While under threat of military action by USA, likely to be triggered if another North Korean nuclear test is carried out, the government of North Korea, led by Kim Jong Un, shows no sign of slowing down in its parellel ballistic missile test programme. For the DPRK (Democratic People’s Republic of Korea) does not just need nuclear warheads, it needs an accurate long range delivery mechanism to fly these to the target via a re-entry through the Earth’s atmosphere. And its latest test in its missile programme on 13 May has begun ringing alarm bells in the West that North Korea has both of these.
Specifically, a deliberately aimed-high sub-orbital trajectory of a test flight of North Korea’s Hwasong-12 ballistic missile reached an altitude of 2,111 km before fuel burnout, and landed in the Sea of Japan variously estimated to be 100-200 km from the Russian coast near Vladivostok in far eastern Russia. In other words, extrapolating from this performance indicates that the missile, which is thought to be a two stage design, has a near-Intercontinental range capability of 4,000 km (2,500 miles) and with a warhead delivery re-entry vehicle that can survive such a flight.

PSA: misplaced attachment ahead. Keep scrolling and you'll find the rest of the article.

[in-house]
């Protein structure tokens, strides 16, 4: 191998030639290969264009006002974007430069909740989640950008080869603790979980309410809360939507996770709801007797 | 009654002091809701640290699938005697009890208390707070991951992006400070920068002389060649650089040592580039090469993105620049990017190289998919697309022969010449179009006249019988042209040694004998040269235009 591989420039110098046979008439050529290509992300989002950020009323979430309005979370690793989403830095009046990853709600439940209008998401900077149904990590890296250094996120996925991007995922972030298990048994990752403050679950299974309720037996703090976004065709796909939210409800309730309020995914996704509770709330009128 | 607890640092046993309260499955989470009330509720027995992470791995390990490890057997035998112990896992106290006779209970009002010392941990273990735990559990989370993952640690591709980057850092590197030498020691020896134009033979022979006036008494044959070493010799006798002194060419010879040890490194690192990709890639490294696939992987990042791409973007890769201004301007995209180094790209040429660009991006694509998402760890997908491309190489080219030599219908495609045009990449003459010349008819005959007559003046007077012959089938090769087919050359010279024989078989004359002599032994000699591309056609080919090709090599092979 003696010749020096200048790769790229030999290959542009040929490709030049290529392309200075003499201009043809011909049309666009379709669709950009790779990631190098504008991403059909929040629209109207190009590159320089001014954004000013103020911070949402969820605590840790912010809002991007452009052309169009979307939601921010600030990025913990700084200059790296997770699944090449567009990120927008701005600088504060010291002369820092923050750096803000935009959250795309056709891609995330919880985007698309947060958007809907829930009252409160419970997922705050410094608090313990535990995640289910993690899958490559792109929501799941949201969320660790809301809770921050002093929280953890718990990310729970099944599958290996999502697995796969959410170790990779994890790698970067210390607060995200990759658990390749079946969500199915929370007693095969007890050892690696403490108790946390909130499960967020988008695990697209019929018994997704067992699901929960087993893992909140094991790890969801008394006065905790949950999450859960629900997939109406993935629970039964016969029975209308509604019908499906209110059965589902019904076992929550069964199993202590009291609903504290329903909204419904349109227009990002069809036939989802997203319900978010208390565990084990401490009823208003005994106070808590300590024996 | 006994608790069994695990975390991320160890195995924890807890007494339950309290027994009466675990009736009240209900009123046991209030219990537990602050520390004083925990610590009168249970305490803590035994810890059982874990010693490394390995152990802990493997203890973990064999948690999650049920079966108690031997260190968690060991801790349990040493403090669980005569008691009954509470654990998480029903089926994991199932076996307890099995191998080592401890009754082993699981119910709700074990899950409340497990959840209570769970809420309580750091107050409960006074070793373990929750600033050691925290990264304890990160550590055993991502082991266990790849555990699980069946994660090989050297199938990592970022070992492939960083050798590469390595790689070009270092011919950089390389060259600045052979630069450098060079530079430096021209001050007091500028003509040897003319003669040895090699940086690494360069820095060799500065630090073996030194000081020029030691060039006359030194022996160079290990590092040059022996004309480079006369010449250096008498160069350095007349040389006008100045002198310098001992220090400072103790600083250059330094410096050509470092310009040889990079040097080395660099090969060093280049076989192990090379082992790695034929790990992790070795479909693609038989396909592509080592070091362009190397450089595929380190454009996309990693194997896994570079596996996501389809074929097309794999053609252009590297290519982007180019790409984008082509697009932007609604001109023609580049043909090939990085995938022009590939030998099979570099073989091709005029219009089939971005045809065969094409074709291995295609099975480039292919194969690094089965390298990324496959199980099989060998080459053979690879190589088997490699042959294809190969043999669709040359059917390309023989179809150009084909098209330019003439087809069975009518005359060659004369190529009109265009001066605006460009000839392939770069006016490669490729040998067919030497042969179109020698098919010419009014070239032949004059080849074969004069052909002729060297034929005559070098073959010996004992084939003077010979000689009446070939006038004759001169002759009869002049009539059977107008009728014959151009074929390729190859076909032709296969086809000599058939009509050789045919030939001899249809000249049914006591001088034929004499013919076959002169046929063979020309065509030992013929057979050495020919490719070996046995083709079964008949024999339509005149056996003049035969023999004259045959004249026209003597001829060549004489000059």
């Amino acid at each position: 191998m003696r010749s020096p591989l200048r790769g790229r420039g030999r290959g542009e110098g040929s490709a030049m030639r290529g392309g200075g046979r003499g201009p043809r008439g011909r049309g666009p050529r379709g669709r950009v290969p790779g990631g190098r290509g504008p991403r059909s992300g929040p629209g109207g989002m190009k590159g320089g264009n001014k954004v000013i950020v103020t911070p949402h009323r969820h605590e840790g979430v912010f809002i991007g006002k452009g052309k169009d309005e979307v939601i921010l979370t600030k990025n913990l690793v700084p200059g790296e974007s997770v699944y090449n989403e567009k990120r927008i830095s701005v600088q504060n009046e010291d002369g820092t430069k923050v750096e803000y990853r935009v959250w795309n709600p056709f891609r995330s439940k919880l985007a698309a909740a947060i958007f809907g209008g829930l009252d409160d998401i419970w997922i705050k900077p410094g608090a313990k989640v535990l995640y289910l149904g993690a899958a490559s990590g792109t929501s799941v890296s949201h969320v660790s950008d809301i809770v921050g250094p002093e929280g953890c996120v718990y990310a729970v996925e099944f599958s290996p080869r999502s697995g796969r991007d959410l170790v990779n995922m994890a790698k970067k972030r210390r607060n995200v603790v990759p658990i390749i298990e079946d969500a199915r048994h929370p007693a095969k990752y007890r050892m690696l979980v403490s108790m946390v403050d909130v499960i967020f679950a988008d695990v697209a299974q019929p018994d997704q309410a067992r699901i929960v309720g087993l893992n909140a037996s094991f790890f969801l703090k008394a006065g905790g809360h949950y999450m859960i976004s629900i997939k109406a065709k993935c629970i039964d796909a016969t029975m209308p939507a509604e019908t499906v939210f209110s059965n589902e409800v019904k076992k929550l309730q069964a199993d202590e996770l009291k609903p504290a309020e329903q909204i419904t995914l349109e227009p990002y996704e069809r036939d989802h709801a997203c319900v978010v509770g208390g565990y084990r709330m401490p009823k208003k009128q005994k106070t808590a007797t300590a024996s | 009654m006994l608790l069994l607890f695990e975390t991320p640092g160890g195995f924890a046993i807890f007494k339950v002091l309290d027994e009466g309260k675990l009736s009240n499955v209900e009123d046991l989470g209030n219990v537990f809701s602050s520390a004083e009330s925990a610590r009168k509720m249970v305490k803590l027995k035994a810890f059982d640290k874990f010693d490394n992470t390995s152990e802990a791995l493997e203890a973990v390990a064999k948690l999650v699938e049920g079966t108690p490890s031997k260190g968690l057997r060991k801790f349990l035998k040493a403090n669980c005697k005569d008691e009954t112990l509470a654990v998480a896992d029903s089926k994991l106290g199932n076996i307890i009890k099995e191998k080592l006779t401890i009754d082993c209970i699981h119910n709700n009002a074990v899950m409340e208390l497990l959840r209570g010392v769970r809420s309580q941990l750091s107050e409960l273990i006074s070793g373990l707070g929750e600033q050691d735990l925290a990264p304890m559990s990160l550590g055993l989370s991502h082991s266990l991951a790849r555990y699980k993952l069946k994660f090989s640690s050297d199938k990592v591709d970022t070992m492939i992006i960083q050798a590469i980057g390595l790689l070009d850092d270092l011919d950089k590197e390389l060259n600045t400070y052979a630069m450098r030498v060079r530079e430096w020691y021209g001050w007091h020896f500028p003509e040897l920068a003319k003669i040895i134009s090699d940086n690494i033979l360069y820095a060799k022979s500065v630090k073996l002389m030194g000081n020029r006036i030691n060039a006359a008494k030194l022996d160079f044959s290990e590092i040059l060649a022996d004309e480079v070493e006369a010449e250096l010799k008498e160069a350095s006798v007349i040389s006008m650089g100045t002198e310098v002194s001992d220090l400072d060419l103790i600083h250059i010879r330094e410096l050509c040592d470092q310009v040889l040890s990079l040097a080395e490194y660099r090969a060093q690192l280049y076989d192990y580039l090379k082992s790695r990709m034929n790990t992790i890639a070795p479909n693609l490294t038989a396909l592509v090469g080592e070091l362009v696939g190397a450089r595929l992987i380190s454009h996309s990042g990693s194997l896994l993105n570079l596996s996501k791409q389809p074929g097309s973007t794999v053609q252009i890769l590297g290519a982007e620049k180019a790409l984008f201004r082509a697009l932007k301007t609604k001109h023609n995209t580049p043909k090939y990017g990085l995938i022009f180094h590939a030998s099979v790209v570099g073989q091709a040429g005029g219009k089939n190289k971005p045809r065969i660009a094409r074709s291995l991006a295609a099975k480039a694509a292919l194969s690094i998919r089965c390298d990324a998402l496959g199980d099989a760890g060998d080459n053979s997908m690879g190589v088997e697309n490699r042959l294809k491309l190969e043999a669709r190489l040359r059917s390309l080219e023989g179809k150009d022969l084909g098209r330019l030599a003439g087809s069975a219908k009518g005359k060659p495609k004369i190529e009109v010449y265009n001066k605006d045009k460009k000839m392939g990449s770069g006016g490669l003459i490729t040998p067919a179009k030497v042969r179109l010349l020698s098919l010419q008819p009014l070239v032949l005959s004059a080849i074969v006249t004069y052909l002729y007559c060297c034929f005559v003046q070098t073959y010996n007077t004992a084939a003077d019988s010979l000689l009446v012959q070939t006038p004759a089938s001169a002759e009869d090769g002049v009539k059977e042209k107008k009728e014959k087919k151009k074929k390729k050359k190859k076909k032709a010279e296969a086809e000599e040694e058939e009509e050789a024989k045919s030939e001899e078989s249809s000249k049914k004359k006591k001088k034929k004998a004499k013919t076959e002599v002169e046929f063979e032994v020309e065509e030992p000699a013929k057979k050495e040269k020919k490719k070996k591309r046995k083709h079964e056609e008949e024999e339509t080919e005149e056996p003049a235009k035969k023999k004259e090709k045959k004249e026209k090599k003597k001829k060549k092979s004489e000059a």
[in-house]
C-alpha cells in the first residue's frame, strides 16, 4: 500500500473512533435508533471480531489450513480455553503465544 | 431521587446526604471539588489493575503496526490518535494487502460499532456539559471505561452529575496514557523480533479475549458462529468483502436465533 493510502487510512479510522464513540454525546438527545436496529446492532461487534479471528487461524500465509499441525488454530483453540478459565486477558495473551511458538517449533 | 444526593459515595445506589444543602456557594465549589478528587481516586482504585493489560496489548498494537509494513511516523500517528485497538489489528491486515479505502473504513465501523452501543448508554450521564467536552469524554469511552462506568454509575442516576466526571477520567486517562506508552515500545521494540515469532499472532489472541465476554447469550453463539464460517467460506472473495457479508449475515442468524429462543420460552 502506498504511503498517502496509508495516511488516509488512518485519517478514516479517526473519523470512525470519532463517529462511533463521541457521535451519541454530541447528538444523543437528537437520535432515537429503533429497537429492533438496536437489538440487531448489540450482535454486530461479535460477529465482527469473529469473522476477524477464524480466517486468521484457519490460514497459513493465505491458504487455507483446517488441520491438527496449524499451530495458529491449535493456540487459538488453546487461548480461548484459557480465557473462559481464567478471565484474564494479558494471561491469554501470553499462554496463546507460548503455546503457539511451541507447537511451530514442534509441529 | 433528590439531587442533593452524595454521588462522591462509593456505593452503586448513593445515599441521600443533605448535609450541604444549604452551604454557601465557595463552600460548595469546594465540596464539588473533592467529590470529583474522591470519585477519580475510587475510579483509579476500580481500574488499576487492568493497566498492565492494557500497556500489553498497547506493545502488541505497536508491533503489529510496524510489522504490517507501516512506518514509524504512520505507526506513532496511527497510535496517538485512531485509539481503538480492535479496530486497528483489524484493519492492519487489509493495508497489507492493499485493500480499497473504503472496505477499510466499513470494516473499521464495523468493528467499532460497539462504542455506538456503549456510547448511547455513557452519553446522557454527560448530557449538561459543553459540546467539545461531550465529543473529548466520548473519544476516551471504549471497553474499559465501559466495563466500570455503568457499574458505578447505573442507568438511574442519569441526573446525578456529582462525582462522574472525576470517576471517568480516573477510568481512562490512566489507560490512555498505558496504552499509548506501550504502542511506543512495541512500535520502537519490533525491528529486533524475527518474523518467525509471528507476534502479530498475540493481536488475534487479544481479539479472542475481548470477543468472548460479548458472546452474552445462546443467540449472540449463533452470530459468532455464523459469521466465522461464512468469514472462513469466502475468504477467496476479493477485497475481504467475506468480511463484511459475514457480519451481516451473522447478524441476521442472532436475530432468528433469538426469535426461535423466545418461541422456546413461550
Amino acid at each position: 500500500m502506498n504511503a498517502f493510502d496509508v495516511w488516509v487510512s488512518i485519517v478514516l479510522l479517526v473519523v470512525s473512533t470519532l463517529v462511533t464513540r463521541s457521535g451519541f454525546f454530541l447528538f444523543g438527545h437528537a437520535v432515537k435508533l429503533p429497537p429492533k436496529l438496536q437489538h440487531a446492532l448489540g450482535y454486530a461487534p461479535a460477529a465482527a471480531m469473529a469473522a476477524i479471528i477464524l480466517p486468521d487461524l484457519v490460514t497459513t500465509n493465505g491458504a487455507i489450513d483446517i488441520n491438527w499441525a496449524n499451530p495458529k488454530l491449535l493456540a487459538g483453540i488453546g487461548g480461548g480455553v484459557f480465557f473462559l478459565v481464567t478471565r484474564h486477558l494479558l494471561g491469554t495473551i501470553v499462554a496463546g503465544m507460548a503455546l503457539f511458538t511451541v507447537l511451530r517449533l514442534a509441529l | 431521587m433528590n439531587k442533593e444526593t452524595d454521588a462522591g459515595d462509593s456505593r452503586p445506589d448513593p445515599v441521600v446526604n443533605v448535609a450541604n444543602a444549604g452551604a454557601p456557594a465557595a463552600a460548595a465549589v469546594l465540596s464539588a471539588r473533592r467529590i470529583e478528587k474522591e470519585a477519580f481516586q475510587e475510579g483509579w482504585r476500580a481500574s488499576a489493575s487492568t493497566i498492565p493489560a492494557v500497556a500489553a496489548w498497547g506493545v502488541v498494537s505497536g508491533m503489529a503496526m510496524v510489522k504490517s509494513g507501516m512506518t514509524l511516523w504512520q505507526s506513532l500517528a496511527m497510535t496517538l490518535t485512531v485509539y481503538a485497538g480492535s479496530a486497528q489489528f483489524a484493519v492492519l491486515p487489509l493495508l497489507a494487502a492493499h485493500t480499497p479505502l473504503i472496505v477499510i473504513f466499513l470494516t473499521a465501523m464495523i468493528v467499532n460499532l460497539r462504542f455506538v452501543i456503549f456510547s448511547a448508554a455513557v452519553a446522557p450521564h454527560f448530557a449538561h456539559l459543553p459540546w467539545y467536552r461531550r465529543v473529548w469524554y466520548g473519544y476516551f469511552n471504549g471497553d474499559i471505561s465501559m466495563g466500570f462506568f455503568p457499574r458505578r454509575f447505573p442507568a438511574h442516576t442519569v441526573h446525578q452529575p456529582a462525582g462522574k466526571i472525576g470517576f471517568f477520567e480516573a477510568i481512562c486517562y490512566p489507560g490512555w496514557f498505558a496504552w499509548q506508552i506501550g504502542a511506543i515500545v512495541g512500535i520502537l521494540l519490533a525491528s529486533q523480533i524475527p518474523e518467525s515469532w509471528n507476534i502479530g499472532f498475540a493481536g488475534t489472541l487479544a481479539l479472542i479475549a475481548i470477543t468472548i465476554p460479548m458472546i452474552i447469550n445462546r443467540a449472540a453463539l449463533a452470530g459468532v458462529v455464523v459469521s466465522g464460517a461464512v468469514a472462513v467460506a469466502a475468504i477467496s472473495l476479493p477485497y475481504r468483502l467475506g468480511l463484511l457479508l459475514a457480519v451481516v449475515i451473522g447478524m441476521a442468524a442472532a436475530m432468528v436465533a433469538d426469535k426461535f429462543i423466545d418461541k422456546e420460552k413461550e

A larger version of the missile, which might have true intercontinental range, was displayed during a recent military parade in Pyongyang.
Japan is especially concerned that its islands will soon be under threat from nuclear armed ballistic missile attack, and is now considering a land-based Anti-Ballistic Missile (ABM) System similar to the SM-3 missile armed system available on its navy ships.
Post Script: Later in the month, North Korean forces subsequently made a shorter range Scud-class ballistic missile flight into the Sea of Japan.